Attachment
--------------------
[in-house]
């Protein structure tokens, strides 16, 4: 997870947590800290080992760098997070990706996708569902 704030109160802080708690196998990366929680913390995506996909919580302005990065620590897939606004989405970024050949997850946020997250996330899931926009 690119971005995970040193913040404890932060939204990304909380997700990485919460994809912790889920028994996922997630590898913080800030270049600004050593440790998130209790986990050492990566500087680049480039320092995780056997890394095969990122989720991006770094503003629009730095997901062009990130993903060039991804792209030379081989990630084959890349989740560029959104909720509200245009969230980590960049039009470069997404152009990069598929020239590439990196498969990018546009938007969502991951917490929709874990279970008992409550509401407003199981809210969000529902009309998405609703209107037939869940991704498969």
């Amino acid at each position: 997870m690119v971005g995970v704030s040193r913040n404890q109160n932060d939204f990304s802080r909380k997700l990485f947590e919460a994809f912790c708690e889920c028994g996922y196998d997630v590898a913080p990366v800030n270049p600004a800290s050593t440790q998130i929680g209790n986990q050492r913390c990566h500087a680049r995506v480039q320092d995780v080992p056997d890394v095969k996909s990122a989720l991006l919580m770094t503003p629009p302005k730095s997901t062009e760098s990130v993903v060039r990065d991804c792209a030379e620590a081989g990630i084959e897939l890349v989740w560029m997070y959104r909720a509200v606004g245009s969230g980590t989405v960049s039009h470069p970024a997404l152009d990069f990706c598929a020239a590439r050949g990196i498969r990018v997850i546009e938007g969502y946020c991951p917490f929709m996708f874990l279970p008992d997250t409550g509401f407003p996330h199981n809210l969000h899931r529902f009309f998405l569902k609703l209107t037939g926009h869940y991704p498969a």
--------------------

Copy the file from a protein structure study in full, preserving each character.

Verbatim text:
[in-house]
């Protein structure tokens, strides 16, 4: 997870947590800290080992760098997070990706996708569902 704030109160802080708690196998990366929680913390995506996909919580302005990065620590897939606004989405970024050949997850946020997250996330899931926009 690119971005995970040193913040404890932060939204990304909380997700990485919460994809912790889920028994996922997630590898913080800030270049600004050593440790998130209790986990050492990566500087680049480039320092995780056997890394095969990122989720991006770094503003629009730095997901062009990130993903060039991804792209030379081989990630084959890349989740560029959104909720509200245009969230980590960049039009470069997404152009990069598929020239590439990196498969990018546009938007969502991951917490929709874990279970008992409550509401407003199981809210969000529902009309998405609703209107037939869940991704498969």
């Amino acid at each position: 997870m690119v971005g995970v704030s040193r913040n404890q109160n932060d939204f990304s802080r909380k997700l990485f947590e919460a994809f912790c708690e889920c028994g996922y196998d997630v590898a913080p990366v800030n270049p600004a800290s050593t440790q998130i929680g209790n986990q050492r913390c990566h500087a680049r995506v480039q320092d995780v080992p056997d890394v095969k996909s990122a989720l991006l919580m770094t503003p629009p302005k730095s997901t062009e760098s990130v993903v060039r990065d991804c792209a030379e620590a081989g990630i084959e897939l890349v989740w560029m997070y959104r909720a509200v606004g245009s969230g980590t989405v960049s039009h470069p970024a997404l152009d990069f990706c598929a020239a590439r050949g990196i498969r990018v997850i546009e938007g969502y946020c991951p917490f929709m996708f874990l279970p008992d997250t409550g509401f407003p996330h199981n809210l969000h899931r529902f009309f998405l569902k609703l209107t037939g926009h869940y991704p498969a």